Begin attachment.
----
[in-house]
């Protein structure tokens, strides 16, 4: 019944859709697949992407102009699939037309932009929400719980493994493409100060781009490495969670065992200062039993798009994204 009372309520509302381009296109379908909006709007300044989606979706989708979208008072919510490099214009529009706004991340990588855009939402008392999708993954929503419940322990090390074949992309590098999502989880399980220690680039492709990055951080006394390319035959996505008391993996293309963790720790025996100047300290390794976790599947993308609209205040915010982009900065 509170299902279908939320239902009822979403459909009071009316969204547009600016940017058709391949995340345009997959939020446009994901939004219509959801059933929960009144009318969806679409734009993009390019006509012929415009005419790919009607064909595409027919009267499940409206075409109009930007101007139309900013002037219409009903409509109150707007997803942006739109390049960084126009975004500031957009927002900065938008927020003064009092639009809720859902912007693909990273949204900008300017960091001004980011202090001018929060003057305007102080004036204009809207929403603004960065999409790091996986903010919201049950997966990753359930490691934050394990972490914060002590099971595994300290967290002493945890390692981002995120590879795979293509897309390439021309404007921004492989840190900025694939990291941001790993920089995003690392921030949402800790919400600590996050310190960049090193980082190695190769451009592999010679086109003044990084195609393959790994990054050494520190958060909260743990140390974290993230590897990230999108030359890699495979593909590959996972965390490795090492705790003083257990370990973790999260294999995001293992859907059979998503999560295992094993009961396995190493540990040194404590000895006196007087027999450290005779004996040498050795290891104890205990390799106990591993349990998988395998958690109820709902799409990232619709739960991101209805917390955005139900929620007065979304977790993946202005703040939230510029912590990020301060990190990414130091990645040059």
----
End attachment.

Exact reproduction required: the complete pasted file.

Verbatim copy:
[in-house]
């Protein structure tokens, strides 16, 4: 019944859709697949992407102009699939037309932009929400719980493994493409100060781009490495969670065992200062039993798009994204 009372309520509302381009296109379908909006709007300044989606979706989708979208008072919510490099214009529009706004991340990588855009939402008392999708993954929503419940322990090390074949992309590098999502989880399980220690680039492709990055951080006394390319035959996505008391993996293309963790720790025996100047300290390794976790599947993308609209205040915010982009900065 509170299902279908939320239902009822979403459909009071009316969204547009600016940017058709391949995340345009997959939020446009994901939004219509959801059933929960009144009318969806679409734009993009390019006509012929415009005419790919009607064909595409027919009267499940409206075409109009930007101007139309900013002037219409009903409509109150707007997803942006739109390049960084126009975004500031957009927002900065938008927020003064009092639009809720859902912007693909990273949204900008300017960091001004980011202090001018929060003057305007102080004036204009809207929403603004960065999409790091996986903010919201049950997966990753359930490691934050394990972490914060002590099971595994300290967290002493945890390692981002995120590879795979293509897309390439021309404007921004492989840190900025694939990291941001790993920089995003690392921030949402800790919400600590996050310190960049090193980082190695190769451009592999010679086109003044990084195609393959790994990054050494520190958060909260743990140390974290993230590897990230999108030359890699495979593909590959996972965390490795090492705790003083257990370990973790999260294999995001293992859907059979998503999560295992094993009961396995190493540990040194404590000895006196007087027999450290005779004996040498050795290891104890205990390799106990591993349990998988395998958690109820709902799409990232619709739960991101209805917390955005139900929620007065979304977790993946202005703040939230510029912590990020301060990190990414130091990645040059």